Curing in the microwave

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Robert Howle
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Re: Curing in the microwave

Post#41 » Sun Jan 11, 2015 8:38 pm

MIght be "batter" dependent.... I prefer grilled myself.

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Metalcaster
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Re: Curing in the microwave

Post#42 » Sun Jan 11, 2015 10:08 pm

No, I am pretty sure frying the material will not work .

I am currently testing on thick tall heavy pieces using the combination of Microwave in Mineral oil, then 20 minutes under UV which seems to dry the oil... then into the oven at 200 Of .... seem to be getting some pretty hard pieces which usually means it will cast good.
Will post pictures in a day or 2.

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Re: Curing in the microwave

Post#43 » Sun Jan 11, 2015 10:08 pm

:lol: :lol: :lol: :lol: :lol:

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Stephen Attaway
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Re: Curing in the microwave

Post#44 » Mon Jan 12, 2015 7:54 am

Do you have a way of measuring density for the oil-heated parts? Have you measured the temperature of the oil just after microwaving?

My working hypothesis is that bad casting occurs because the heating of uncured parts results in a change of dimensions of the part during the burnout process. This change in dimension causes the plaster to fail. For an uncured resin, the additional dimensional changes due to curing overstress the plaster and fails the resin. Heat-curing the parts makes them dimensionally stable so that they do not damage the plaster.

My attempts to measure density was to provide a quantitative measure that would allow us to compare different curing methods to show how well each fully cured the parts. Microwaving in water did not result in a measurable change in density. Heat-curing did result in a measurable change in density.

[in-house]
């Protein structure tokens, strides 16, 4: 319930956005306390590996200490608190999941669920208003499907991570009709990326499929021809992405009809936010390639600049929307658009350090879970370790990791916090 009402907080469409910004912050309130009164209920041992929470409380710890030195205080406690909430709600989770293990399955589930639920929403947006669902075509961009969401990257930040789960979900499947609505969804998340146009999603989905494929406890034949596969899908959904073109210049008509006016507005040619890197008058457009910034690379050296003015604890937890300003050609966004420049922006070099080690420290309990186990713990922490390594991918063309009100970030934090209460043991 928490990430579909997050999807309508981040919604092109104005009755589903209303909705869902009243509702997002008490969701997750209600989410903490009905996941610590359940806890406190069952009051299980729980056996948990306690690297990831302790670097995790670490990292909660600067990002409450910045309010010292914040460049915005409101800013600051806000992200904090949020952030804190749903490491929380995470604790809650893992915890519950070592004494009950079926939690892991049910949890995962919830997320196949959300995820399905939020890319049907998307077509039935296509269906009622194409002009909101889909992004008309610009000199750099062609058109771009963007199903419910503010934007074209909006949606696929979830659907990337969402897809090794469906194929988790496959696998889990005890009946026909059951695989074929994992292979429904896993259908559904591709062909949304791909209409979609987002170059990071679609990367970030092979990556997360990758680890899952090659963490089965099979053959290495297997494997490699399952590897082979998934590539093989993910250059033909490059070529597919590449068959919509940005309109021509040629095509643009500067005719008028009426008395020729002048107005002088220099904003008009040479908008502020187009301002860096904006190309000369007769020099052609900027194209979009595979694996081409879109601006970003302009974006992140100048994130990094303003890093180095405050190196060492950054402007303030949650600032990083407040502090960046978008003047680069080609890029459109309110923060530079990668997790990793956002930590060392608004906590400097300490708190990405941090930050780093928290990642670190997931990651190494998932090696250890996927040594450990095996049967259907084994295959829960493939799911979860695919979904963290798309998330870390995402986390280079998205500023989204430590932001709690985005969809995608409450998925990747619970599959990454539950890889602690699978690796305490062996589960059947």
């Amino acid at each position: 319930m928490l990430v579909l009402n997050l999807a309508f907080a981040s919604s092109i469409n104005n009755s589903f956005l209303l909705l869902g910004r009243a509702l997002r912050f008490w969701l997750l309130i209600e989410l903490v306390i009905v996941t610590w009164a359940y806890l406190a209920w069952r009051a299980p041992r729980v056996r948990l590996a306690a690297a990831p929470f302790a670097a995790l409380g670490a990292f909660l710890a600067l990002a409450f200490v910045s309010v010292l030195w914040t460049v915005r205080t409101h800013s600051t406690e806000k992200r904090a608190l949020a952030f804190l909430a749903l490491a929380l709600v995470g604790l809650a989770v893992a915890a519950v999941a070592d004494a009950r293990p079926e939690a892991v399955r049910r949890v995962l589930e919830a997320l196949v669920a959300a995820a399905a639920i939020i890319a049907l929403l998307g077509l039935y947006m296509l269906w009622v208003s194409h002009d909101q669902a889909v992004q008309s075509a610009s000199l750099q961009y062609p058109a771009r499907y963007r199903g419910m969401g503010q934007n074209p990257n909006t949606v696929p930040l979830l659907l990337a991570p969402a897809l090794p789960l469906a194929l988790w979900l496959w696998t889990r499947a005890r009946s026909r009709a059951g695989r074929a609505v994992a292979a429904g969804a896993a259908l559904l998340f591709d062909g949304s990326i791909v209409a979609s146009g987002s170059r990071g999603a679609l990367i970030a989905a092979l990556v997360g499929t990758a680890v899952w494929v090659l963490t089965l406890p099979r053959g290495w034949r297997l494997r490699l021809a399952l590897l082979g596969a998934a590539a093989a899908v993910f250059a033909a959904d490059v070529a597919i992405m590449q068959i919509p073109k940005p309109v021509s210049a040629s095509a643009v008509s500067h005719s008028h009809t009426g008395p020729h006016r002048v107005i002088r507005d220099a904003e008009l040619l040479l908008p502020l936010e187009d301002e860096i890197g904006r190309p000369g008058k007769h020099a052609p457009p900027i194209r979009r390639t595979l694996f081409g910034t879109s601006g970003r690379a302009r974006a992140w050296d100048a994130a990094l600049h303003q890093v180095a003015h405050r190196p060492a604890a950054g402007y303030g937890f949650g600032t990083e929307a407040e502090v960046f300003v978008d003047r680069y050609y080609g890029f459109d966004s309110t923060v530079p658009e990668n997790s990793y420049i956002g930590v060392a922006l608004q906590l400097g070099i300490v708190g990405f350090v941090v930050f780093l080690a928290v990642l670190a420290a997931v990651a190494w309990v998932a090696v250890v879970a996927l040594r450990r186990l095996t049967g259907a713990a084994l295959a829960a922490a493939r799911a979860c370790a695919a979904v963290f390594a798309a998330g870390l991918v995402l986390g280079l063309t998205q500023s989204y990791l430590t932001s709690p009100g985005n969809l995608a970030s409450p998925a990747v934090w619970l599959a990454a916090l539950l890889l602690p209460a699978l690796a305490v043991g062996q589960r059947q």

Fully cured parts are not only dimensionally stable, they are stiffer (i.e. harder). Jacobs introduces the term photomodulus to describe this linkage of mechanical properties to the degree of photon induced cross linking within the resin polymer. He developed both theory and experiments to show how Young's modulus changes with exposure.

Following Jacobs' photomodulus concept, measuring part stiffness (hardness) would also be a way to determine if a part was fully cured. Jacobs shows plots for photomodulus curves for 5 different resins. I would be interested in knowing if the B9 resin is similar, or the same as, the resins Jacobs tested.

The fact that the microwaving in oil produces parts that are stiff may indeed be a sign that they are good for casting. My guess is that not only is the complete cross linking of the polymer making them dense and stiff, it may be reducing the coefficient of thermal expansion. In general, the higher the Young's modulus, the lower the coefficient of thermal expansion. Said a different way, hard parts are not going to expand as much when heated as softer parts. For good casting results, a low coefficient of thermal expansion is likely a good thing.

I measured density (specific gravity) to use as a metric of curing because it is easier to measure than Young's modulus or coefficient of thermal expansion. I made the measurements using the same equipment that is used to measure gemstone SG or gold SG.